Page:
11-14 April 2011
Radisson Blu Hotel Lietuva, Vilnius
Europe/Vilnius timezone

EMI Integration and Large Scale testing infrastructure

12 Apr 2011, 14:00
Beta (200) (Radisson Blu Hotel Lietuva, Vilnius)

Beta (200)

Radisson Blu Hotel Lietuva, Vilnius

Oral Presentation Producing & Deploying Technology EMI: Software for Distributed Computing Infrastructures


Danilo Dongiovanni (INFN)


Main outcome of the work was the model definition and implementation of EMI centralized testing infrastructure together with the operational resources necessary for its daily usage and continuous update. Also an “on demand” model for implementing large scale acceptance testbed has been defined to match specific testing use cases with end-user community resource providers.
Among the outcomes of the work it is useful to mention the identification of key open issues to be addressed for assuring the testbed homogeneous usability by all middlewares converging into EMI. Future work will then focus on tracking and integrating in the testbed the solutions to these issues, among which the most relevant with respect to direct effort contribution is the adaptation of the testbed infrastructure implementation to the planned automation of testing process.



Description of the work

The setup of integration and large scale acceptance testing infrastructures for EMI projects was a three step process: i) testing objectives and requirements collection; ii) implementation model definition; iii) actual setup and revision in collaboration with testbed users.
Integration testing is the part of testing and certification process of a software product where the product functionalities and expected behavior are tested against other related grid service components. In EMI decentralized software development model, testing and certification are in charge to different product teams, each responsible for one or more software components. Taking place after functionalities testing of products in insulation has been successfully carried out, integration testing then represents the first centralized point of contact among different products. Therefore the solution focused on permanently deploying instances of both production and release candidate versions of all products components for every EMI release. Hence a continuously evolving snapshot of all released and upcoming versions of all EMI products is provided to product team developers. For flexible and dynamic creation of testbed subset views, configurable central information system instances publishing resources in the testbed were setup.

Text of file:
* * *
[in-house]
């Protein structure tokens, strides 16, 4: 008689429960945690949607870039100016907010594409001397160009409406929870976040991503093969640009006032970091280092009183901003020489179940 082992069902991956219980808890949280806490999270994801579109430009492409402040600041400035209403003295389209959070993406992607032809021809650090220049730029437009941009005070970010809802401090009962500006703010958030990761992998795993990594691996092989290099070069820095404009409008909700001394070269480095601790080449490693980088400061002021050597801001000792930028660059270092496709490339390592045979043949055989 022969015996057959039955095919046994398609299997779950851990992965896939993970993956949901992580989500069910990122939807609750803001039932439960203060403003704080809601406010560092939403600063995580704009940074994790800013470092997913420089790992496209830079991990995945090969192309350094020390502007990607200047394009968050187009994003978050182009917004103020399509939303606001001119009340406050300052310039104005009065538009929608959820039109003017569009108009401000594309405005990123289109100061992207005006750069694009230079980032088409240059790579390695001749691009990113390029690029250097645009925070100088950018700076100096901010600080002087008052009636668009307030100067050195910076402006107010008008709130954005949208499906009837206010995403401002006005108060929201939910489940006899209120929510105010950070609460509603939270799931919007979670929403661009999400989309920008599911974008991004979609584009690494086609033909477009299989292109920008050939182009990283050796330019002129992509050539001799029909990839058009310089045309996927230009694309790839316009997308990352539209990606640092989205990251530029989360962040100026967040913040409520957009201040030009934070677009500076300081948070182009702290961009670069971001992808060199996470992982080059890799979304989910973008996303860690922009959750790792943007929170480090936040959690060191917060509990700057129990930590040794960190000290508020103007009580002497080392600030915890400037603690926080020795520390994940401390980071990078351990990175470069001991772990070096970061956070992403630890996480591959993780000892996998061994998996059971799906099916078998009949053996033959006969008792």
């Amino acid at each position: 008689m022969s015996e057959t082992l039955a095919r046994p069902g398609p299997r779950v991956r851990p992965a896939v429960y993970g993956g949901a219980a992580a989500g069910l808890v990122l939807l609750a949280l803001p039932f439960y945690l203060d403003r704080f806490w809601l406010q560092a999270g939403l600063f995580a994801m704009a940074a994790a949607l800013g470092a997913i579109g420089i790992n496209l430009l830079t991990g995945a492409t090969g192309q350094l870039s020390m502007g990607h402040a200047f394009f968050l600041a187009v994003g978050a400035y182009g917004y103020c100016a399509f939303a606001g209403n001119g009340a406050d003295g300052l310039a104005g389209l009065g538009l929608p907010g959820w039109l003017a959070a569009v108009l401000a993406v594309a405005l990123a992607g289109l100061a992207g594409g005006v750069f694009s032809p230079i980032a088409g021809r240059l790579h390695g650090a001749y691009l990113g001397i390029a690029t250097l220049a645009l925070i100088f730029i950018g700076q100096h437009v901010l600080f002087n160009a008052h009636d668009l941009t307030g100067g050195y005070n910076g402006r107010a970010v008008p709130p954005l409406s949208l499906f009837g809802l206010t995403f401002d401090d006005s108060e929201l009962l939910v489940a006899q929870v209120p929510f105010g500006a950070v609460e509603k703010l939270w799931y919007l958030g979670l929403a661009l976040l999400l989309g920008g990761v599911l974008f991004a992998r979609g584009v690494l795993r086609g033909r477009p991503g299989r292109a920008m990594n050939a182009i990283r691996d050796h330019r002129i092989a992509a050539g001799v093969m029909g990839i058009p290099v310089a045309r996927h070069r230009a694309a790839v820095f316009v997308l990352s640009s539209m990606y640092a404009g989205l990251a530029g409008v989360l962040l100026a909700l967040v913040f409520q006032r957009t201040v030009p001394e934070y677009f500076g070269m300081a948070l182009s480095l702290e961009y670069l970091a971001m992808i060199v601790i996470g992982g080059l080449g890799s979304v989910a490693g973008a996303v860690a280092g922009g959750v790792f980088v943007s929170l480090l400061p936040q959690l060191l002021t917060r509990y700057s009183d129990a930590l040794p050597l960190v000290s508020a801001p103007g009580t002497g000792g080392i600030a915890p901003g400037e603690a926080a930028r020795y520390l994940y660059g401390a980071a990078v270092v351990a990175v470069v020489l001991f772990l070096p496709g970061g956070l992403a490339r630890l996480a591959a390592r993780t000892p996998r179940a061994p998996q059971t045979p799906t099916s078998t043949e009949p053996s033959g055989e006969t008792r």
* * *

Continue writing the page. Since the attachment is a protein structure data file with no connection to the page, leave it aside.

A different model was adopted to implement Large Scale testbed infrastructure, necessary to perform acceptance, interoperability and scalability tests. Here the the main objective is to stress the service under test reproducing conditions as similar as possible to real production environment in terms of geographical distribution or different deployment scenarios or scale. Therefore a demand (requests for specific testbeds defining use case and target scale) and supply (collaborative effort from a community of partners available to participate to specific tests campaigns) approach was adopted allowing to setup testbeds fitting the specific test use case needs.